like decanting a bottle of wine; you pour the wine into a new bottle to air it
out," says Mark Haranzo, a partner at law firm Withers Bergman. In trust
terms, you pour the assets of an old trust into a brand-new trust that
essentially allows a redo.
Irrevocable trusts can be a
great tool in planning for your estate. Unfortunately, the “irrevocable” nature
of your irrevocable trust can be a big flaw if your objectives change. What
happens if your irrevocable trust now conflicts with your goals?
A recent article in Barron’s explored this common dilemma in
an article with a catchy title: “How to Bust a Trust.”
The “irrevocability” of an
irrevocable trust makes changing the trust a very difficult practice under
normal circumstances. Normally, this is a good thing. Why have all of the time,
effort, and money you invested to plan your estate be undone? Accordingly, the
traditional process for changing the terms of an irrevocable trust has been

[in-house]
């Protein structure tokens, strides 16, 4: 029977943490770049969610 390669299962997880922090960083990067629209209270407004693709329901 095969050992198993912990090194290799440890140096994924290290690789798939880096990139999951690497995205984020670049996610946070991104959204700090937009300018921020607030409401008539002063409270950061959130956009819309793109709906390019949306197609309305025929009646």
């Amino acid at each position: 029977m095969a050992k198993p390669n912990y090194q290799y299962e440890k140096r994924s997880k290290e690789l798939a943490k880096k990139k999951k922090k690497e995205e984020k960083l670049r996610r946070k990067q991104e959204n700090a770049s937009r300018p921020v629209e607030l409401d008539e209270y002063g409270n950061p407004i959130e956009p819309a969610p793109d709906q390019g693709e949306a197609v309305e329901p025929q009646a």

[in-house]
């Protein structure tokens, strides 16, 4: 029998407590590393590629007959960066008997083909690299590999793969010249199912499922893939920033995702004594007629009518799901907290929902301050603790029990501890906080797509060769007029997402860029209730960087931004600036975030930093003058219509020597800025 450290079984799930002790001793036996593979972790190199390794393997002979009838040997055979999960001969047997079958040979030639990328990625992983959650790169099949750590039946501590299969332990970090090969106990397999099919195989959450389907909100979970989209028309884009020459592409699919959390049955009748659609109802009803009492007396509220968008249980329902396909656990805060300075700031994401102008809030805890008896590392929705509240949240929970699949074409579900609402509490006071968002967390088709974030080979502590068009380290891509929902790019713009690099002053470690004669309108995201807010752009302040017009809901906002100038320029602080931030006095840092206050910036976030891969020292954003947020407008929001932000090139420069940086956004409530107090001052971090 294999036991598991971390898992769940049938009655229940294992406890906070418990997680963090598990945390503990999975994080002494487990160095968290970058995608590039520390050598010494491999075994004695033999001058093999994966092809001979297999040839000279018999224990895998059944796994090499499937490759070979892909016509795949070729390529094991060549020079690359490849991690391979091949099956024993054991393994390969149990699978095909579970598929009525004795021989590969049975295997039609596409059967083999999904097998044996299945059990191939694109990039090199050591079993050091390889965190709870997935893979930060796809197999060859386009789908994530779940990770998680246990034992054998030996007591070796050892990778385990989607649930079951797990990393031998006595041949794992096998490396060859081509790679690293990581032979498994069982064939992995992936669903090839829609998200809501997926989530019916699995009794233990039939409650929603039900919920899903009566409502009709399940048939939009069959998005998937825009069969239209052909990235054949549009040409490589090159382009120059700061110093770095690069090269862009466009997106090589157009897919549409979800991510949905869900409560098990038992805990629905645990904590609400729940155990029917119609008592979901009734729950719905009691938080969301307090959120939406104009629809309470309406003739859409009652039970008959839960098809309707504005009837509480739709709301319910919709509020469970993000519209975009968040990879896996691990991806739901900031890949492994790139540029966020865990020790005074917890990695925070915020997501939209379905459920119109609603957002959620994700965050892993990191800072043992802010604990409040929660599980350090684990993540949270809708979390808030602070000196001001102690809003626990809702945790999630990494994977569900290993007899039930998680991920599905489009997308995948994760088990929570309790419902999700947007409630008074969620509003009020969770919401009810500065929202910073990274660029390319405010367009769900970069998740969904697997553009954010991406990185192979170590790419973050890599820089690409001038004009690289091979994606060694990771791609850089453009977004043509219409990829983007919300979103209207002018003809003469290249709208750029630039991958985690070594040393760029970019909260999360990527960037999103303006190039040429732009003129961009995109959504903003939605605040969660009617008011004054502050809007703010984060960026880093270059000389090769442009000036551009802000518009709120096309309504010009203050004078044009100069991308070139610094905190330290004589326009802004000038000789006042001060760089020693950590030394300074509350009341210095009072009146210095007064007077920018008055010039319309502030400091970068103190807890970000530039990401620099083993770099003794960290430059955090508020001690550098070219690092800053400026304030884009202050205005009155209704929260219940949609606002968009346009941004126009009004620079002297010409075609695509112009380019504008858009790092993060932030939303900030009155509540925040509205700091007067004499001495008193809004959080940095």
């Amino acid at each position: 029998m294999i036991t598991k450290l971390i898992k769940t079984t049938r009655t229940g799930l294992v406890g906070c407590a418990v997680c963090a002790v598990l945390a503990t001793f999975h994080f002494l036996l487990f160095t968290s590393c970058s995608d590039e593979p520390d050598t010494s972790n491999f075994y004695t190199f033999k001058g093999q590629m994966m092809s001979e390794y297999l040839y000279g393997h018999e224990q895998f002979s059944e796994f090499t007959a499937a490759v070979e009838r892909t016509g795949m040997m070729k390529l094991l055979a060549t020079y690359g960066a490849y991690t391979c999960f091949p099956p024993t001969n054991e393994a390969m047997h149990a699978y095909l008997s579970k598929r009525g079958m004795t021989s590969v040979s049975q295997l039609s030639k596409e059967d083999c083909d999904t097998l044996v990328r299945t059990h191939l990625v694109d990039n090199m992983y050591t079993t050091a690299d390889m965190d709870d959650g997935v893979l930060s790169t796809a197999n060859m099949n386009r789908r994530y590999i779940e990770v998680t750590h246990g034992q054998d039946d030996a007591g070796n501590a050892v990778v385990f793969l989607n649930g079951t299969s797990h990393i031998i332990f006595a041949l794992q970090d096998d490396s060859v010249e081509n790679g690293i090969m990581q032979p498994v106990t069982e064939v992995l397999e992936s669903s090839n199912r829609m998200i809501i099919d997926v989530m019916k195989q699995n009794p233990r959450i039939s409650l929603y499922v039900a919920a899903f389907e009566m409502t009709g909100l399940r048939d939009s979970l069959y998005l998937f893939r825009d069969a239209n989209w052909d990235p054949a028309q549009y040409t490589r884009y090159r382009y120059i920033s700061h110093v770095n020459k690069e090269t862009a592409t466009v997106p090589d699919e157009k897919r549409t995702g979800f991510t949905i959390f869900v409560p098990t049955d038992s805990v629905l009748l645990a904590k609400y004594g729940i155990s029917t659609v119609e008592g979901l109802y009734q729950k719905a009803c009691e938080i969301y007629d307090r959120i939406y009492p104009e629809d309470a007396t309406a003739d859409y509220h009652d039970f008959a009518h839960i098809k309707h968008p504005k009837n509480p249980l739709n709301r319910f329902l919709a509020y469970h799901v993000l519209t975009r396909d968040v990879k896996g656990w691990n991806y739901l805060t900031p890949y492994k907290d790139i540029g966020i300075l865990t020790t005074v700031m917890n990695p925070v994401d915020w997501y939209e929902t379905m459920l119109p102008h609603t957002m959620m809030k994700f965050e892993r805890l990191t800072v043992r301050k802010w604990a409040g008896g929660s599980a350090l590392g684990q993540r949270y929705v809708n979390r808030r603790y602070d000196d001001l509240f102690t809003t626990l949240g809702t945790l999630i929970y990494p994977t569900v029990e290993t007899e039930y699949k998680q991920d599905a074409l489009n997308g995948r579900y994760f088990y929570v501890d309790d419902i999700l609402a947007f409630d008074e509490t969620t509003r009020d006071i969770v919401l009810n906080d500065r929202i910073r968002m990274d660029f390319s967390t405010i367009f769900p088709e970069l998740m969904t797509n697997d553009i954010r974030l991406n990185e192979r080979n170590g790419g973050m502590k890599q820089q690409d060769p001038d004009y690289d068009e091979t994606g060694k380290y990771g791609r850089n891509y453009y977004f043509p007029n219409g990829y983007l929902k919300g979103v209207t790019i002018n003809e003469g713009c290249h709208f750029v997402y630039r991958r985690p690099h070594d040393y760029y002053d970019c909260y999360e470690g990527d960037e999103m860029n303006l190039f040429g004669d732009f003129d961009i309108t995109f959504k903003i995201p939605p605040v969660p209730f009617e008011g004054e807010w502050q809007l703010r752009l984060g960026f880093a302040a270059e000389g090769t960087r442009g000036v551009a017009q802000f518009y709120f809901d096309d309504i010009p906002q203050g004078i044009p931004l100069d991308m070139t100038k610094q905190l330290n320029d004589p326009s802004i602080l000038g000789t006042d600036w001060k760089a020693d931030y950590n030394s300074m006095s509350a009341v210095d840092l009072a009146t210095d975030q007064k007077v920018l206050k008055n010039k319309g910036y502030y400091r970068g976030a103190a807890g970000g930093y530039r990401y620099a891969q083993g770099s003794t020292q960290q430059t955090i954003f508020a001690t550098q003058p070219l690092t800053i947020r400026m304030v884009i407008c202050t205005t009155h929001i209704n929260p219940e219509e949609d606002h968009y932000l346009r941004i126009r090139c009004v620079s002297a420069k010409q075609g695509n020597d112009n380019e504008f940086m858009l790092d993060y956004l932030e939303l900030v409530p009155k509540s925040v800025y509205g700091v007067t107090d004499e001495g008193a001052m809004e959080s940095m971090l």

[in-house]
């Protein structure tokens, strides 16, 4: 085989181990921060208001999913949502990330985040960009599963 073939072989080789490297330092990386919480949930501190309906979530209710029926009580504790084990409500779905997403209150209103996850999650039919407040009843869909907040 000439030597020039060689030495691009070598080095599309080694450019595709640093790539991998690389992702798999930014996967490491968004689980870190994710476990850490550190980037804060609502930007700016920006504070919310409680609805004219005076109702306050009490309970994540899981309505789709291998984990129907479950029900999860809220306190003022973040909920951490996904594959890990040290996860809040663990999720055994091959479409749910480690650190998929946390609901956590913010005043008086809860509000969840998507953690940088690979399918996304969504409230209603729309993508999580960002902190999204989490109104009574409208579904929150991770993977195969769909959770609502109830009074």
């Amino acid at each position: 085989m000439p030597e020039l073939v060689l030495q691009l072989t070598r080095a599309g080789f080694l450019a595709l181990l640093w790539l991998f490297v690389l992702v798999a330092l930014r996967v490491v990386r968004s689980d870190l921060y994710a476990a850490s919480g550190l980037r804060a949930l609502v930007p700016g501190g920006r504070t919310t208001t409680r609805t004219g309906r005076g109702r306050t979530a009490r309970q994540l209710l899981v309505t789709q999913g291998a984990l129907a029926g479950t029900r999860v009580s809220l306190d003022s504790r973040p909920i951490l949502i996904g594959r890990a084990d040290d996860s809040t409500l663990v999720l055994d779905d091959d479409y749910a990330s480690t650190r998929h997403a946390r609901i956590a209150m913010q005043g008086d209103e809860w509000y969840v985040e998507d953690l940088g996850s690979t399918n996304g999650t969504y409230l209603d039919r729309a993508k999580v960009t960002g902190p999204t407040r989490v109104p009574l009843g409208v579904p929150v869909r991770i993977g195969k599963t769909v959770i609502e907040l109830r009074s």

Unfortunately, it’s not entirely
uncommon that the machine needs some retooling, let alone re-lubricating.
Perhaps the laws have change significantly, and your original goals for your
loved ones have proven unworkable or even detrimental to them. In a worst case
scenario, the inheritance could become a curse rather than a blessing.
In short, to “decant” the trust
is to work around those harsh legal and people conditions, realigning the trust
to conform to the new environment. The decanting process involves pouring the
assets from one vessel to another – from one trust to a new form of the trust
or an entirely different trust. Like a fine wine, decanting breathes new life
into the assets once held in a trust that no longer suits its purposes.
This is not a do-it-yourself
project, however. It can prove to be complex rather quickly. In fact, at
present, decanting is only possible in 18 states. Consequently, the laws of
your state will determine whether the process is available, as it matters where
your trust exists.
For more on decanting and more
obligatory wine references, be sure to read the original article. This is
information worthy of your consideration whether you are establishing your
family trust now, are a trustee, or a beneficiary.
(March 2, 2013) “How to Bust a Trust”